NEW ORLEANS, LA – July 13, 2010 - A ‘Special Topic’ addressing critical workforce issues in High Performance Computing (HPC) will be featured at SC10, the premier international conference on high-performance computing, networking, storage and analysis, to be held in New Orleans, LA from November 13-19. http://sc10.supercomputing.org/
The rapid growth of high performance computing (HPC) in industry and research is increasing the demand for expertise in HPC. This trend, coupled with declining enrollments in computing education, is creating a HPC workforce shortage affecting government, industry, and academia. To meet critical workforce needs, more skilled practitioners and researchers need to be trained.
“These workforce challenges affect all of us in the HPC community and we need to address them now to sustain the growth of HPC,” said Jennifer Teig von Hoffman, SC10 Communities Chair. “With representatives from industry, government and academia in attendance, SC10 is the best forum to harness the innovative thinking that has made the HPC community so dynamic and focus it on developing solutions to these workforce issues. ”
The goal of the Special Topic is to bring together HPC representatives from industry, research institutions, national labs and academia to assess workforce needs and explore innovative education and training approaches and identify trends affecting the HPC workforce over the coming decade with a focus on:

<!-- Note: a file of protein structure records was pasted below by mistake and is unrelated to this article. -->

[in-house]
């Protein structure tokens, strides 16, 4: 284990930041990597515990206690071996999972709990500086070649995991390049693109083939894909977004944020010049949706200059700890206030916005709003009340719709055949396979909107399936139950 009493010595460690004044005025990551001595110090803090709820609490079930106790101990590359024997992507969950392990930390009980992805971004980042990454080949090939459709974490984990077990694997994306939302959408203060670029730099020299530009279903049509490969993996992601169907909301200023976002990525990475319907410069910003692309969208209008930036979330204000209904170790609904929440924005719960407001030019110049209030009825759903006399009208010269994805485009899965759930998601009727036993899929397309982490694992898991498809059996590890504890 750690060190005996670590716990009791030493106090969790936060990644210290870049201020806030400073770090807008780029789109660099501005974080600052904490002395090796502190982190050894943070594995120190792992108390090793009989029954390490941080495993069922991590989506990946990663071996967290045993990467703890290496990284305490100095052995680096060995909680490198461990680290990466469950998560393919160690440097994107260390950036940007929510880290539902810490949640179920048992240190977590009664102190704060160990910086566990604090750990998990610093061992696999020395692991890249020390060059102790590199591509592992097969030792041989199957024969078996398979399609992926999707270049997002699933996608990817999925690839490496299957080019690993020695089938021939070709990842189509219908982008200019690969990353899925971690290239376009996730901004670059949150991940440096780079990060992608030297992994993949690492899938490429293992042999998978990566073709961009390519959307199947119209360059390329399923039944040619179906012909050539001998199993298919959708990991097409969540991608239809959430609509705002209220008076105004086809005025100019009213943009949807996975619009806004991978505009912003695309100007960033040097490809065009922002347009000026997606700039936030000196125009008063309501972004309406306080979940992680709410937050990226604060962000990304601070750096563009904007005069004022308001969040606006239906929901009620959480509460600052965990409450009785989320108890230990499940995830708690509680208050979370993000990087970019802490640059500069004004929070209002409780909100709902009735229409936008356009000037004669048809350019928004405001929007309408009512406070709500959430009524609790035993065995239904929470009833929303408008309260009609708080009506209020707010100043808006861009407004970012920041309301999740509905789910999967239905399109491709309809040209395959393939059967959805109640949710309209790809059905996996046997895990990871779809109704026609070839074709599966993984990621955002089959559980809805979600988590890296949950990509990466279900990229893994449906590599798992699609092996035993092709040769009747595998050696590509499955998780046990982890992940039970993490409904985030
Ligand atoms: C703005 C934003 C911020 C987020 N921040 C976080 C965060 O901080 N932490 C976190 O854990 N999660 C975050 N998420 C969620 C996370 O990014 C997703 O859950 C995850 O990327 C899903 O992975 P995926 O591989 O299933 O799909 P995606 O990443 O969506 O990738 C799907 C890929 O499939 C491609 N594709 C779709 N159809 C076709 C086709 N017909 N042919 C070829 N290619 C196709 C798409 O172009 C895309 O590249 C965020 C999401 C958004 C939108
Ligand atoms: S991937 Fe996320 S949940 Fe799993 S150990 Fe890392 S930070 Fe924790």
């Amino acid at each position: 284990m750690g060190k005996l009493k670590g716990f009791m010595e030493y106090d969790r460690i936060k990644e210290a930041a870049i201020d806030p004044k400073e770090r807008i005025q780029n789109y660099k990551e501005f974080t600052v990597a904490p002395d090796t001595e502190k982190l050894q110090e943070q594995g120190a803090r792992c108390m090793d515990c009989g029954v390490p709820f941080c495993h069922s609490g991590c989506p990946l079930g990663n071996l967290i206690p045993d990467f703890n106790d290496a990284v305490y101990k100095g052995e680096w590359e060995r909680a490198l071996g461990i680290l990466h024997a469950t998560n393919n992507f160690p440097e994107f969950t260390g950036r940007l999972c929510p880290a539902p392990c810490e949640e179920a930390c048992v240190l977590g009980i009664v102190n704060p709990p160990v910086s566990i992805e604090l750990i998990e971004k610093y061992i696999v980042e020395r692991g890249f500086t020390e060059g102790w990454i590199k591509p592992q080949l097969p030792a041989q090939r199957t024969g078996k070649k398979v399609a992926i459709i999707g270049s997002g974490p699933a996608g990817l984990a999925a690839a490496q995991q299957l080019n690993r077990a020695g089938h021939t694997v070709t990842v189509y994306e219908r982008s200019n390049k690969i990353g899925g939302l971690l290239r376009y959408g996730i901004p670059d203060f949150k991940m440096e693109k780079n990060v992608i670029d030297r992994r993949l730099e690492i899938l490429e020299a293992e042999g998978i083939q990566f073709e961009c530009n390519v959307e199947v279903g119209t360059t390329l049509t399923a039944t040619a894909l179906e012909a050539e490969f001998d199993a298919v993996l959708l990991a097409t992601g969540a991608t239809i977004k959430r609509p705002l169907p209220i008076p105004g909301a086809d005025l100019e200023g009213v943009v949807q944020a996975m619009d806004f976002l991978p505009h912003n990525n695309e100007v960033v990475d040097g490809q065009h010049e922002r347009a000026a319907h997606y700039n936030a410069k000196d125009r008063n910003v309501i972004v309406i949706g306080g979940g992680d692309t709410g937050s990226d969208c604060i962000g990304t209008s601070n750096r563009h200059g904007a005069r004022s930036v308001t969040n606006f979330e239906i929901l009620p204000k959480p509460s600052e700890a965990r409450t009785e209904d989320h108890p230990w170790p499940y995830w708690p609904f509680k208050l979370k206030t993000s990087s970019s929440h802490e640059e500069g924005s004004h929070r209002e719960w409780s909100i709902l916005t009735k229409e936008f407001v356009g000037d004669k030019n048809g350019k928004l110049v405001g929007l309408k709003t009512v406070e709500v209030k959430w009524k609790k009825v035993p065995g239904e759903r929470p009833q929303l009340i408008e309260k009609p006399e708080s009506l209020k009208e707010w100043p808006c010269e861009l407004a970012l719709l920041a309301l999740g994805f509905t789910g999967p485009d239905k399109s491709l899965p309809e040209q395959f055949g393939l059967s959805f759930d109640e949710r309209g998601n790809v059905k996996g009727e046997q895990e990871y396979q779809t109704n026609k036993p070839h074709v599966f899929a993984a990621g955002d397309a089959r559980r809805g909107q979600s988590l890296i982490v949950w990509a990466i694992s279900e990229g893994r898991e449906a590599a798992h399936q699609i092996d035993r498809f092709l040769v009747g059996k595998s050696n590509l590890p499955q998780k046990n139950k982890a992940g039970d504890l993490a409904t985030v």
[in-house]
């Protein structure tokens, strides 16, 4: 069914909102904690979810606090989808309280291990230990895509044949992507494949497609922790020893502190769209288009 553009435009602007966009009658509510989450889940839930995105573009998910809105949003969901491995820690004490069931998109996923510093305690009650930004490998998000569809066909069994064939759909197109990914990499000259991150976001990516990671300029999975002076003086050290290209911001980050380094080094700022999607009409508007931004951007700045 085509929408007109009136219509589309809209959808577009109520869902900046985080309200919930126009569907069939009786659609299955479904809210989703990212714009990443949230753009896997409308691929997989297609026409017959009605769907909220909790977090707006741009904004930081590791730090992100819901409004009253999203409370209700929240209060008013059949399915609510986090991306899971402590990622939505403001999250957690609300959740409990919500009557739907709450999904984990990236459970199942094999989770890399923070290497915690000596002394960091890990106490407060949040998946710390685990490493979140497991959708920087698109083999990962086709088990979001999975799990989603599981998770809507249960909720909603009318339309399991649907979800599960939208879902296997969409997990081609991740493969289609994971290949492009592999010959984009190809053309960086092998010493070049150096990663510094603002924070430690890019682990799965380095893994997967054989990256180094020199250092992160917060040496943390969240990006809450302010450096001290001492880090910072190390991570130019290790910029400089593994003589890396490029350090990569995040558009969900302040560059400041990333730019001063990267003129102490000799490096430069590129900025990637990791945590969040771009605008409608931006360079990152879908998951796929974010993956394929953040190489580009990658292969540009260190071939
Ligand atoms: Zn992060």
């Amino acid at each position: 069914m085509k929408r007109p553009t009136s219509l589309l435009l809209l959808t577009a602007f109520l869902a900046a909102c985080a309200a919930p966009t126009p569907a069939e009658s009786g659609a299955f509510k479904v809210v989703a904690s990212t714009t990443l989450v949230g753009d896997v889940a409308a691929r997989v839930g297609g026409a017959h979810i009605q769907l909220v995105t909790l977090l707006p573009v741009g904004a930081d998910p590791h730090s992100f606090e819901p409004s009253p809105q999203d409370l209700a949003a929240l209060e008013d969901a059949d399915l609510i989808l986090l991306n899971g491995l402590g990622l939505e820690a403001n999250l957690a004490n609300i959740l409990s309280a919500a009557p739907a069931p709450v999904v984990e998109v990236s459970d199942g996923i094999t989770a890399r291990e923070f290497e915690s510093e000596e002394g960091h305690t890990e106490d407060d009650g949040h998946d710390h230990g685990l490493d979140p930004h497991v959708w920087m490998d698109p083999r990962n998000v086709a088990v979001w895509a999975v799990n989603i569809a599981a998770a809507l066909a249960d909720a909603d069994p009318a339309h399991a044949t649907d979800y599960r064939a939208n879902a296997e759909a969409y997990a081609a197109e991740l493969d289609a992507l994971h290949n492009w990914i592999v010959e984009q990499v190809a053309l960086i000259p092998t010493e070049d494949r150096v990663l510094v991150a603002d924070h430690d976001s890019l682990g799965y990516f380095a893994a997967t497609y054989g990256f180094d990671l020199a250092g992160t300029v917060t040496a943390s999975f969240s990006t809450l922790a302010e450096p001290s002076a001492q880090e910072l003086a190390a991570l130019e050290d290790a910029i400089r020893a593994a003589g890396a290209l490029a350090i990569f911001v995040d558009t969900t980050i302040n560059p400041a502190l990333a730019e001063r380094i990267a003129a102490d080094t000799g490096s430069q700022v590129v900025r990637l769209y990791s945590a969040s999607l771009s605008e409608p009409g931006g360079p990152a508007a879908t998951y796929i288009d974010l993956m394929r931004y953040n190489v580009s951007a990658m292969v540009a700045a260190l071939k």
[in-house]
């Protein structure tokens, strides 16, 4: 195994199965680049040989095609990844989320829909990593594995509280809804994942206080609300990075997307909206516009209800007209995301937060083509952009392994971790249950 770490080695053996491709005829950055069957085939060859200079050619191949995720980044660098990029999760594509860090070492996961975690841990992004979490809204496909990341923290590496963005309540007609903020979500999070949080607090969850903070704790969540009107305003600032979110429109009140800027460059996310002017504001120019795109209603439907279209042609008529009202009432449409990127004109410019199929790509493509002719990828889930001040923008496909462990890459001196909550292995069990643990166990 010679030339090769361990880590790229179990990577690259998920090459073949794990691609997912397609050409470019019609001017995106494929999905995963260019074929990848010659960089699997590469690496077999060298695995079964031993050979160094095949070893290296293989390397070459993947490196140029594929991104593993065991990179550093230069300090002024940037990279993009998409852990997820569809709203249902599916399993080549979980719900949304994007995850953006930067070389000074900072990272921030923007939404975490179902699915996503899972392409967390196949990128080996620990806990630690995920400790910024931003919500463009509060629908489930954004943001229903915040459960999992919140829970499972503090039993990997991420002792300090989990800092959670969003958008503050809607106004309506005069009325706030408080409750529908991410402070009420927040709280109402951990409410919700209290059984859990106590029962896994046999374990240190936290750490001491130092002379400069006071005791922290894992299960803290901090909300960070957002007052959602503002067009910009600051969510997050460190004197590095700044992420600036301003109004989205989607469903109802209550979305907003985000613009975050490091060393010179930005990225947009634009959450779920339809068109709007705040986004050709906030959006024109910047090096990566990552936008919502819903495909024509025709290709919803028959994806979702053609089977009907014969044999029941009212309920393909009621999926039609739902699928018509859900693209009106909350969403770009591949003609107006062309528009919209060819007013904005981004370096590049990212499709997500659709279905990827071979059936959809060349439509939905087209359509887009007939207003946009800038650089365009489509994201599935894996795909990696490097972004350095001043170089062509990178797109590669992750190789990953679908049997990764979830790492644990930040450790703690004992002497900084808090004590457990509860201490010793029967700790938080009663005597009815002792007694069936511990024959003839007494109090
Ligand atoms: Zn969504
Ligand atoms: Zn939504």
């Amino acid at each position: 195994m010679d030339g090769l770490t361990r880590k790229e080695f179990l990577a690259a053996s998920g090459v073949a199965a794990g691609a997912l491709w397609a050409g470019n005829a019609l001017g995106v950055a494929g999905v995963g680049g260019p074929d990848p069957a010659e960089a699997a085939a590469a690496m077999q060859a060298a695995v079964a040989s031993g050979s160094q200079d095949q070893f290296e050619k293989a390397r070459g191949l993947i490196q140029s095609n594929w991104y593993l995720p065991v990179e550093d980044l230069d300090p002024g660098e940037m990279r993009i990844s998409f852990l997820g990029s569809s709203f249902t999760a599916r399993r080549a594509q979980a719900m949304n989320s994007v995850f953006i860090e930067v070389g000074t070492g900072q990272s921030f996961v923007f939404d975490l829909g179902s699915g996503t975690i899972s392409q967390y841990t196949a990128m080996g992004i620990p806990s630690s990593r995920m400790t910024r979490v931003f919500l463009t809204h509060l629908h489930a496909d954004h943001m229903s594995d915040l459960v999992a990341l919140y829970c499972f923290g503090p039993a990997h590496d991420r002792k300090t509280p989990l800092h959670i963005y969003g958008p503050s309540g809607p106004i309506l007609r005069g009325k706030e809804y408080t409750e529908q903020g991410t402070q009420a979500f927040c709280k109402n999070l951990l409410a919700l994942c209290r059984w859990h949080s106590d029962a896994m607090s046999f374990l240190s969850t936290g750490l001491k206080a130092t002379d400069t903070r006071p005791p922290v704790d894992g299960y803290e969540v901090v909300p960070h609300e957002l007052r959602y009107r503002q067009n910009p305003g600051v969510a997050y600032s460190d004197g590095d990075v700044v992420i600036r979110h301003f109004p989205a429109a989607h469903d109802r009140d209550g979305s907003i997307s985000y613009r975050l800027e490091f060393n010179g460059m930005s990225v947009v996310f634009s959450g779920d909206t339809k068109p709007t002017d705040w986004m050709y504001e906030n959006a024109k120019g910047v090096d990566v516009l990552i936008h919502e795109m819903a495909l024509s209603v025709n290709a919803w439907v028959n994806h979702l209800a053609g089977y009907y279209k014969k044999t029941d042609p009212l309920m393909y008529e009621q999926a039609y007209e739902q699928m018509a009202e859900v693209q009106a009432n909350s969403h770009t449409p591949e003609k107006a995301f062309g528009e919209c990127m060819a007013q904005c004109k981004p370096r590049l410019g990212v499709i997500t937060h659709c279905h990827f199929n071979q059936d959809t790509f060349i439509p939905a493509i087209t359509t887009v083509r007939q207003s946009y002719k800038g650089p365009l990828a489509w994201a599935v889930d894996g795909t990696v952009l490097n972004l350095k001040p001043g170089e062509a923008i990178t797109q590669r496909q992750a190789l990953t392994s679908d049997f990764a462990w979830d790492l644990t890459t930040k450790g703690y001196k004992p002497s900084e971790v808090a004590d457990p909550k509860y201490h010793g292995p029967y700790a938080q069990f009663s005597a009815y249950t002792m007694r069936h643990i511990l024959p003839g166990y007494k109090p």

• Identifying and exploring specific skills and capabilities needed in the HPC workforce;
• Descriptions of existing and new approaches to increase the skilled workforce;
• Discussion of the trends and forces shaping HPC workforce needs;
• New education and training approaches over the next 5 and 10 years.
SC10 is soliciting papers and proposals for panels on high performance computing and cyberinfrastructure workforce development. Papers should be 5 to 10 pages in length and follow IEEE Transactions format (http://ewh.ieee.org/soc/ias/pub-dept/transpaper.html). Panel proposals should include the following: a 150-word, single page abstract of the panel; a position statement; a description of the target audience; and a list of proposed panelists. Workforce topics of interest fall into three principal areas:
Challenges: Curriculum development for HPC and cyberinfrastructure; proficiencies and skills needed in the workforce to meet the high performance computing needs of industry, academia, and government laboratories; impact of limited workforce on the adoption and use of HPC in industry, academia, and government; global needs for skilled practitioners in HPC and cyberinfrastructure; effects of growth of multi-core computing systems on workforce development needs; industry specific and cross-sector workforce development needs; and broadening participation.
Solutions: Course and curriculum development in academia, government, and industry; approaches to providing training and education to increase the skilled workforce in HPC and cyberinfrastructure; online and face-to-face educational approaches; data and computation – preparing practitioners to manage the data deluge; and efforts to broaden participation within underrepresented communities.
Building for the future: Workforce needs for the next 5 to 10 years; strategic directions and goals for HPC workforce development, education, and curriculum over the next decade; new and emerging approaches for the delivery of education and training to increase the workforce; emerging technology trends and forces (such as GPUs and multi-core computing) the HPC community will need to consider in curriculum development, education, and training.
Each submission will be reviewed by the program committee, and final decisions will be based on reviews and levels of recommendation.
Paper and Panel submissions are due no later than July 22 and may be made at http://submissions.supercomputing.org. Notification of acceptance will be made by Aug. 15. For more information, email: firstname.lastname@example.org.